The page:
The Nazi Concentration Camps


Suffering did not end after liberation. Thousands of inmates were beyond help. Allied soldiers tried to provide medical relief. But despite their efforts, up to 30,000 liberated prisoners died within the first weeks. Those who survived the camps faced the impossible task of rebuilding their lives. Many had lost their health, their homes and their families, and looked into an uncertain future.

Dachau after the war: refugees live in the former prisoner barracks

KZ-Gedenkstätte Dachau

Survivors met much indifference from the public. In 1945–6, the media had still reported widely on liberated camps and the first perpetrator trials, where many hundreds of Camp SS staff were convicted (although most perpetrators would escape justice). But the camps soon disappeared from front pages and faded from people’s minds. This was true not least in Germany itself. Keen to forget, many ordinary Germans claimed that they had known nothing about the camps. As the population moved on from the Nazi past, former sites of terror were forgotten. For much of the 1950s, for example, there was no museum at Dachau, while the old prisoner barracks were used to house German refugees.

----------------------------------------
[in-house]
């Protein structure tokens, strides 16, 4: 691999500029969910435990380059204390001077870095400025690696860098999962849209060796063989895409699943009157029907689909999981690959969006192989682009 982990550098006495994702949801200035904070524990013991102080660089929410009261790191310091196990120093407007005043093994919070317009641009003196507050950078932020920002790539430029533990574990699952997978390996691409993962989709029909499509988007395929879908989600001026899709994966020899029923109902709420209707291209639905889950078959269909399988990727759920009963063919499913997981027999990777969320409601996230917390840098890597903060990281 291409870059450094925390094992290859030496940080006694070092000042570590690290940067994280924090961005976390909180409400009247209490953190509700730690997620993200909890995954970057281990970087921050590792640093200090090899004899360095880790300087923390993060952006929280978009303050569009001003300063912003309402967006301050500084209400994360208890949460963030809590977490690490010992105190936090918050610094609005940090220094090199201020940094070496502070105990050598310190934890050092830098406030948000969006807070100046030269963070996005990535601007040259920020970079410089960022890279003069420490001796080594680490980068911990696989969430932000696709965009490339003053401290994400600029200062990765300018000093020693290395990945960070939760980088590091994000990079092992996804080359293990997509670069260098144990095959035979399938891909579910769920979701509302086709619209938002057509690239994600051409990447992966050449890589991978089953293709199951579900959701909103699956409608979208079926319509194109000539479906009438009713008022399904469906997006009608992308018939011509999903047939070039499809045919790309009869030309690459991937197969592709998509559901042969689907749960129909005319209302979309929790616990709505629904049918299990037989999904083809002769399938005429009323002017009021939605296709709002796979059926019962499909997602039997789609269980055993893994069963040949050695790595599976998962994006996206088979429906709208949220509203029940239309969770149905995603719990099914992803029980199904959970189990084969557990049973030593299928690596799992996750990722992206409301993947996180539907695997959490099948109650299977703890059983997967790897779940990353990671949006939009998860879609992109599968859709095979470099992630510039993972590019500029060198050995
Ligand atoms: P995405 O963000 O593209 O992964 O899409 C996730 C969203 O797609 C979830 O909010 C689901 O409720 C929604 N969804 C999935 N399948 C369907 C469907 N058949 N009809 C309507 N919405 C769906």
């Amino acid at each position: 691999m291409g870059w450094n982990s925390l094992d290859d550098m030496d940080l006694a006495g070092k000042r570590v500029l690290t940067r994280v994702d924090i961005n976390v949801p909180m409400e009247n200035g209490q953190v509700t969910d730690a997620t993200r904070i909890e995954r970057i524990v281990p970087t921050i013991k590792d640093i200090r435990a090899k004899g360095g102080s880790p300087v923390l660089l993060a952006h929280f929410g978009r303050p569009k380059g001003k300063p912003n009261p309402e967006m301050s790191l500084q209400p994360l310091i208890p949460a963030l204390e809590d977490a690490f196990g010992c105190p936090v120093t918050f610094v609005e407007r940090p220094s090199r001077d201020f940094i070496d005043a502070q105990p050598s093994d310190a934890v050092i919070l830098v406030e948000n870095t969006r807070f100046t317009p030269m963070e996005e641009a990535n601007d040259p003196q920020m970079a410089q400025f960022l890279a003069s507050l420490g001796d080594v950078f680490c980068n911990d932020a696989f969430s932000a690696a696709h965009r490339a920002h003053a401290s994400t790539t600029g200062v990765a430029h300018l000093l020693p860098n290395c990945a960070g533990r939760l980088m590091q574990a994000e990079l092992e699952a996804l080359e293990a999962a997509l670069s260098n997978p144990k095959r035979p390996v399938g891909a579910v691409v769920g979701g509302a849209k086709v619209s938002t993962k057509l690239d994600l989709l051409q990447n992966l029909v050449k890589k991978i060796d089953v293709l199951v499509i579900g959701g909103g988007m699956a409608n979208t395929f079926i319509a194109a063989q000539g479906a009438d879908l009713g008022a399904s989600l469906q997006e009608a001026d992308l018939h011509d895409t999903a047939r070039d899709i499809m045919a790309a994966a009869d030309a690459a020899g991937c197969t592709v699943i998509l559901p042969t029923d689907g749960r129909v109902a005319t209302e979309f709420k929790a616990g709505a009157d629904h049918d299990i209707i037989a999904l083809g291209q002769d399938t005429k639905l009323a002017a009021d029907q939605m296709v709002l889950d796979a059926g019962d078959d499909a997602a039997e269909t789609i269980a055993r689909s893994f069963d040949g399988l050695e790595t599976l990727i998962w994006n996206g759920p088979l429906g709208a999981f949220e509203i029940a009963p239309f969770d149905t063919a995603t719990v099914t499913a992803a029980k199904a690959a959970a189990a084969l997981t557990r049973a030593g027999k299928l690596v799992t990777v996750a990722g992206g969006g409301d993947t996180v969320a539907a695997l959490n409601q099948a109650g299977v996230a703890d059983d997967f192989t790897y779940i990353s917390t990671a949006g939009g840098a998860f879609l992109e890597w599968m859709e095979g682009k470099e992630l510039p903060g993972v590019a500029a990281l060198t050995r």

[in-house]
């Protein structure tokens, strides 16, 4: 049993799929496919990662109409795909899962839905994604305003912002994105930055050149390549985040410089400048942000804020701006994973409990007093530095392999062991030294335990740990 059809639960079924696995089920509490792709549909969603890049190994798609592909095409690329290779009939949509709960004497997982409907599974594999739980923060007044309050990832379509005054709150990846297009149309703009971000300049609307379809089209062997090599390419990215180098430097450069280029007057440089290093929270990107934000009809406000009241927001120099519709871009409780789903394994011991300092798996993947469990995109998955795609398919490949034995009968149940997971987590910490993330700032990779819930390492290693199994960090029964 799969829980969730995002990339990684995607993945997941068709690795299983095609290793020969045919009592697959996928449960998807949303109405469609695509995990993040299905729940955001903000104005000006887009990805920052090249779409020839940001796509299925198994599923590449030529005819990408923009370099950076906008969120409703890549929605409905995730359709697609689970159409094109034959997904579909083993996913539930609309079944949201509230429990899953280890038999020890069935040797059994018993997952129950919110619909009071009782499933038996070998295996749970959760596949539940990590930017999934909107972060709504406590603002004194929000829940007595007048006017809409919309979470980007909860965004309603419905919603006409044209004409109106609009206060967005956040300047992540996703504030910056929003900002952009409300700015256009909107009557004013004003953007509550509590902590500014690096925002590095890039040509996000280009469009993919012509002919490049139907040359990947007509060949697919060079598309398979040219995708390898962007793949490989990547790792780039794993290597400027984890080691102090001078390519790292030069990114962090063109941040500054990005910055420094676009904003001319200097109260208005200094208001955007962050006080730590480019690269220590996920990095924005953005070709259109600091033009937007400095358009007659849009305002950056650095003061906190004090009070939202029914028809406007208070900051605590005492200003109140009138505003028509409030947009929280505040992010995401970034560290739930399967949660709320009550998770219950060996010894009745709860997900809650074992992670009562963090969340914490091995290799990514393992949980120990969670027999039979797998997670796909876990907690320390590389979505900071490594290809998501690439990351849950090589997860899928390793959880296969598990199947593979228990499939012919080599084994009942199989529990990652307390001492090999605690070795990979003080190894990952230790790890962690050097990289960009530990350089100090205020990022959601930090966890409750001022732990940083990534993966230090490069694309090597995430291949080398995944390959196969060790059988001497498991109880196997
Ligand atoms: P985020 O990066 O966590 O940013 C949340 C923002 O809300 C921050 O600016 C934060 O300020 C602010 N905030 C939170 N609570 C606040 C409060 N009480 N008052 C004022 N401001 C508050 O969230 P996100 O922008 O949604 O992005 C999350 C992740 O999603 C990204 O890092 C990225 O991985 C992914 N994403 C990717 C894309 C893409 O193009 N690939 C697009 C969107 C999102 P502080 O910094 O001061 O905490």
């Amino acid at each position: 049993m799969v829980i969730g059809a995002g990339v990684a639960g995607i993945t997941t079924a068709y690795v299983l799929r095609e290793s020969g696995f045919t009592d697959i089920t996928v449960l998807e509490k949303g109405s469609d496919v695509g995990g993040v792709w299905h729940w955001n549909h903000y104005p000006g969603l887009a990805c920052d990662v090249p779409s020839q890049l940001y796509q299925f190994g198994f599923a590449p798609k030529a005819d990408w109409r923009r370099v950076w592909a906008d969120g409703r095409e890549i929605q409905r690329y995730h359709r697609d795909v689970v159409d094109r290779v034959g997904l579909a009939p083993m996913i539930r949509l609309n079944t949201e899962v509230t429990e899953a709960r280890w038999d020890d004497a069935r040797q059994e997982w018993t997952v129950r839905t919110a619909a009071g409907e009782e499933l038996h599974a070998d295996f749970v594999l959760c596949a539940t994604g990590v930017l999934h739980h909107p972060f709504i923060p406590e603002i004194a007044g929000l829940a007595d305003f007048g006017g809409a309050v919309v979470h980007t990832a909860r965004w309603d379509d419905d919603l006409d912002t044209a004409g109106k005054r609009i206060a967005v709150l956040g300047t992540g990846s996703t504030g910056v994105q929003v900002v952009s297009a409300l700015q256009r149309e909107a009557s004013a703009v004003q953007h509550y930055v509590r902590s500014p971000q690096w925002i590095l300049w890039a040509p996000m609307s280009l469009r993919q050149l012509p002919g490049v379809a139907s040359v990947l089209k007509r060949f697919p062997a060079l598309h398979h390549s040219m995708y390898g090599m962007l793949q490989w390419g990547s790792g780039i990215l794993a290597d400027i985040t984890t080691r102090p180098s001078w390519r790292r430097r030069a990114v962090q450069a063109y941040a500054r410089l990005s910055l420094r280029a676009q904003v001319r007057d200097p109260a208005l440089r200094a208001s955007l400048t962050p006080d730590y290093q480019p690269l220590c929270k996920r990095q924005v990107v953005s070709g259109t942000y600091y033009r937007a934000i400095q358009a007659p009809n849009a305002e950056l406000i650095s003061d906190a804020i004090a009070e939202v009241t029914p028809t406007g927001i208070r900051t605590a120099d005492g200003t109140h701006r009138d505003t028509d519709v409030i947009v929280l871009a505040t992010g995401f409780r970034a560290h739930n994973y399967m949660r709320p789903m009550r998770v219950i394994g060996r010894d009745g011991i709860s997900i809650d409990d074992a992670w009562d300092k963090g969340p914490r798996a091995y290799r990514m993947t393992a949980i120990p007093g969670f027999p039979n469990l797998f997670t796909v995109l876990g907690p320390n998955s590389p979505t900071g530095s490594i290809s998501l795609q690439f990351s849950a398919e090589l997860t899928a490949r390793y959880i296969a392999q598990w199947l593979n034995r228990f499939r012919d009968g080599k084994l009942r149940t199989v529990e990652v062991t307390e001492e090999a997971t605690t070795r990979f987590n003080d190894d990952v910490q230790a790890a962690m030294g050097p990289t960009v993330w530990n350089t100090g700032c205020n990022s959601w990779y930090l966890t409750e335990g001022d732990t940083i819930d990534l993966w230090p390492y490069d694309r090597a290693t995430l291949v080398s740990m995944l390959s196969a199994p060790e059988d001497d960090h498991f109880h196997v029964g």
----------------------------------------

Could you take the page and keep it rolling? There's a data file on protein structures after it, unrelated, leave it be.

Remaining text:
Public interest in the camps grew stronger again from the 1960s, in Germany and elsewhere. Since then, many ordinary Germans have engaged openly with the history of Nazi crimes and their government is helping to preserve the camps’ memory. Survivors played a central role in commemoration, though not all were able to speak about their suffering. Survivors have also tried to draw lessons from the camps, for themselves and for the world at large.